To effectively combat bullying, a proper assessment of the aggressor is essential, as well as a holistic approach.
Contributed By Yong Yung Shin
In addressing the problem of bullying, attention is usually focused on the victim. But The Bully-Free Forum 2011 on July 16 at Republic Polytechnic shed much insight on aiding the perpetrator, in order to combat bullying in a holistic and all-inclusive manner. After all, every child matters, be he a bully or victim.
Organized by the Singapore Children’s Society, the forum featured Dr. Annis Fung, an assistant professor of the Department of Applied Social Studies at the Faculty of Humanities and Social Sciences, City University of Hong Kong.
She shared in detail effective strategies to better manage bullying, culled from her ground-breaking work on Project C.A.R.E. (Child and Adolescents at Risk Education), a school-based anti-bullying program in Hong Kong.
In his opening address, Senior Minister of State and guest-of-honor Mr. Heng Chee How cited a study by the US National Institute of Child Health and Human Development which found that 10.6 percent of students reported bullying others “sometimes” and 8.8 percent admitted to bullying others “once a week” or more. In fact, bullying occurs most frequently among aged 10 to 14. The study also found that when bullying continues unchecked after the age of 7, the ability to make a change for the better is more difficult. Research has shown that left unaddressed, bullies may grow up to commit crimes of greater severity.
According to Fung, there are two types of aggressors—the proactive aggressor and the reactive aggressor. “A lot of focus is being devoted to the intervention stage of bullying, but we need to make a clear assessment in distinguishing between the different types of aggressors before dispensing the intervention.” The common concept of a bully, i.e. the one who lands the first punch, is too simplified, she said—not all aggressive behaviors are bullying behaviors.
The proactive aggressor is typically a high-achieving student, smart and confident but lacking in empathy and unable to see things from the other’s perspective. He is calm and rational, and is usually the leader of the pack. He uses aggression as a tool to achieve his personal goals of self-enhancement and acceptance by peers.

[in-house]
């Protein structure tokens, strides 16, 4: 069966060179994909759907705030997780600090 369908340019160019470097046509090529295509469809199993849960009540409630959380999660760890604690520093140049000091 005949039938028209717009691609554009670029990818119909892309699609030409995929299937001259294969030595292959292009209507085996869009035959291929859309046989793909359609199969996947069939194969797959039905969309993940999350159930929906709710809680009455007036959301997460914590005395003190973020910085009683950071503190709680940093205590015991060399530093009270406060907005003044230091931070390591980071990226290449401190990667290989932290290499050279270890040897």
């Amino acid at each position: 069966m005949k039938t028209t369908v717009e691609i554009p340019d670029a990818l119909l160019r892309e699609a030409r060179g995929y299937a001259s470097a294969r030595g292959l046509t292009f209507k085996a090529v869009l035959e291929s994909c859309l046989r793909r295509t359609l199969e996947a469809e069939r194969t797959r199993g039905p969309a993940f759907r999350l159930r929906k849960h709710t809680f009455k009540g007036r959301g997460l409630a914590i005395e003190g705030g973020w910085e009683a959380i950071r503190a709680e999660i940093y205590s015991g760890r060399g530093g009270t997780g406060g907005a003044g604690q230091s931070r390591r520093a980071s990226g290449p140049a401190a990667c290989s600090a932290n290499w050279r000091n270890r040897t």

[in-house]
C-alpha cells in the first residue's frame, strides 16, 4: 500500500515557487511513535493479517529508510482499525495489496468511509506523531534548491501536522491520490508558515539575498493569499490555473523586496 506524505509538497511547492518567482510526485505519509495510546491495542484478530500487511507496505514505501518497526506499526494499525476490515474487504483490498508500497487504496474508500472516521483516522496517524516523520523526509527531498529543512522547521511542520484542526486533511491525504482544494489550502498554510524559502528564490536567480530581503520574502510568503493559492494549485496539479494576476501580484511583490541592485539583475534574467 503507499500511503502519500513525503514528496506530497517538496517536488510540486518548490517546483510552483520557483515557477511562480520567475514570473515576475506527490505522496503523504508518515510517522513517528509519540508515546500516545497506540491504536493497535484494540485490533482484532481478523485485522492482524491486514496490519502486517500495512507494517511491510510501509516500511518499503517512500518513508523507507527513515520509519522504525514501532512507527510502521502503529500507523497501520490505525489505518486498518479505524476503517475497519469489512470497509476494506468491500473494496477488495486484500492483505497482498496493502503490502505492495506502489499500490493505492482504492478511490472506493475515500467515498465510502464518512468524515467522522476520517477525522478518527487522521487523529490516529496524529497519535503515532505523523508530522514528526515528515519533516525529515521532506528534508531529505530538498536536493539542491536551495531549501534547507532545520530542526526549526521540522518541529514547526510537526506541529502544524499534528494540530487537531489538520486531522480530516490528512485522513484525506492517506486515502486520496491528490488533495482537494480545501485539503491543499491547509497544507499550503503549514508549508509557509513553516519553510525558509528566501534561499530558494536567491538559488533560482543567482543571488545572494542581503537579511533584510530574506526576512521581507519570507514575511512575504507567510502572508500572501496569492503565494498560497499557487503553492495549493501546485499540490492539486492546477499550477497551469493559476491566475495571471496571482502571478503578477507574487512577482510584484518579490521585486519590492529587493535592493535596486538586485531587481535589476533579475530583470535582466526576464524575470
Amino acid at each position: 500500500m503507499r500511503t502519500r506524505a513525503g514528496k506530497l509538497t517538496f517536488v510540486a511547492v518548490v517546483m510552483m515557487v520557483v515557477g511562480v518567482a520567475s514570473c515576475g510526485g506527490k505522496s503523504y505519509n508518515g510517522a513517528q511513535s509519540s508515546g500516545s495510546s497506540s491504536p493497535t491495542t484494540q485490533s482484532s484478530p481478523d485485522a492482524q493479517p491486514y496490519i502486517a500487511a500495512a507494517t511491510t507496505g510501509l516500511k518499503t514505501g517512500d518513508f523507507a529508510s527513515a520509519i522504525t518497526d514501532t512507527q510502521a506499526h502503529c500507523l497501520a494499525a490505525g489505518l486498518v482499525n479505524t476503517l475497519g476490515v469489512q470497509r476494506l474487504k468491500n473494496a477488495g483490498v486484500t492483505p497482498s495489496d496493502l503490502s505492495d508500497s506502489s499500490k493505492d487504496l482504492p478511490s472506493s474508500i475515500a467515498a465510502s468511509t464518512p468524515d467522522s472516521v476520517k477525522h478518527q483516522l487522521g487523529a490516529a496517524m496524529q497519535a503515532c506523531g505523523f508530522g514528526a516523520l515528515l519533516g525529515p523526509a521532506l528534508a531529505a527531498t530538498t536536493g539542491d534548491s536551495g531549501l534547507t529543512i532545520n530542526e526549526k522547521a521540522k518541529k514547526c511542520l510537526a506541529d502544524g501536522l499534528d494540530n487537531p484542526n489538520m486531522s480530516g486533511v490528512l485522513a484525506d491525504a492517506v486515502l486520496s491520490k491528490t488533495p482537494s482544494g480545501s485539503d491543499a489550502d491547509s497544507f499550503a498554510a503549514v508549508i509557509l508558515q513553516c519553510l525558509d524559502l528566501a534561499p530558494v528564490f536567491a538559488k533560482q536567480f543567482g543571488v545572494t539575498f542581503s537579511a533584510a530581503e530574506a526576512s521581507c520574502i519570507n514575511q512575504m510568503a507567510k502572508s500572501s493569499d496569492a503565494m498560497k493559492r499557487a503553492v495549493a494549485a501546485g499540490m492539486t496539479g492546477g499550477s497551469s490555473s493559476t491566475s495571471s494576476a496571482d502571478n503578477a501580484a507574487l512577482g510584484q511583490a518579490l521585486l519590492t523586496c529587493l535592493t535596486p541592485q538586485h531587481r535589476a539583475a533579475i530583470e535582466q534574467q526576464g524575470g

Reactive aggressors, on the other hand, are wrongly labeled as bullies. Oftentimes, they have been victims of bullies in the past. The reactive aggressor is impulsive, hot-tempered, depressed. He uses aggression as a defensive response to frustration and provocation, and hence is commonly isolated and unwelcome by his peers. There is usually some form of aggression in his family, as opposed to the former’s.
The Root: Irrational Beliefs
Demonstrating the use of cognitive behavorial therapy in her work, Fung explained that most bullying behavior have roots in irrational beliefs. In the case of the proactive aggressor, he believes that he must have certain and perfect control over things, hence the compulsion to exercise power over the weak.
The prescribed solution is therefore to identify and dispute the irrational belief accordingly, following it through with enhancing the competence of empathetic understanding and perspective taking ability using reverse role-play, for example. Common methods to harness the innate strengths of proactive aggressors are done through leadership training and teaching them to derive satisfaction and achieve goals from positive means. In instant intervention, those in charge should not condemn students on the spot, but follow up with the parties involved separately in order to get an objective understanding of what transpired.
Fung interspersed her sharing with video clips reenacting scenes of bullying taking place. In the case of a reactive aggressor, he becomes provoked when his classmates huddle in a small group some feet away, looking at pictures on a phone while looking his way and laughing. He loses his temper and becomes physically aggressive in order to stop what he surmises is a case of them making fun of him.
The irrational belief that if something is fearsome, we should retaliate by becoming terribly upset and obsess about it, leads to the thought pattern that one must be equally aggressive in order to protect oneself. Besides dispelling the irrational belief through counseling, anger management strategies are adopted, and social and problem-solving skills are sharpened. As such, there is no “one size fits all” approach to tackle bullying.
Additionally, a multi-dimensional approach that involves the parents, teachers and peers is essential. “Bullying is a multi-faceted issue which needs to be dealt with in an integrated and inclusive manner,” said Mae-Lim Hoon Ann, the honorary secretary of SCS. “Wrong parenting normalizes bullying behavior,” added Fung.
As such, parents of bullies should teach their children about the significance of their own behaviors and never encourage them to evade responsibility for their actions. At the same time, they must not be impulsive in expressing anger toward their child without listening to their explanations beforehand and understanding where their aggression is really coming from.
The annual Bully-Free Forum is a public event aimed at raising awareness about school bullying among educators, social service practitioners and parents. It is part of the Bully-Free Programme started in 2004 by the SCS to promote a bully-free culture in schools.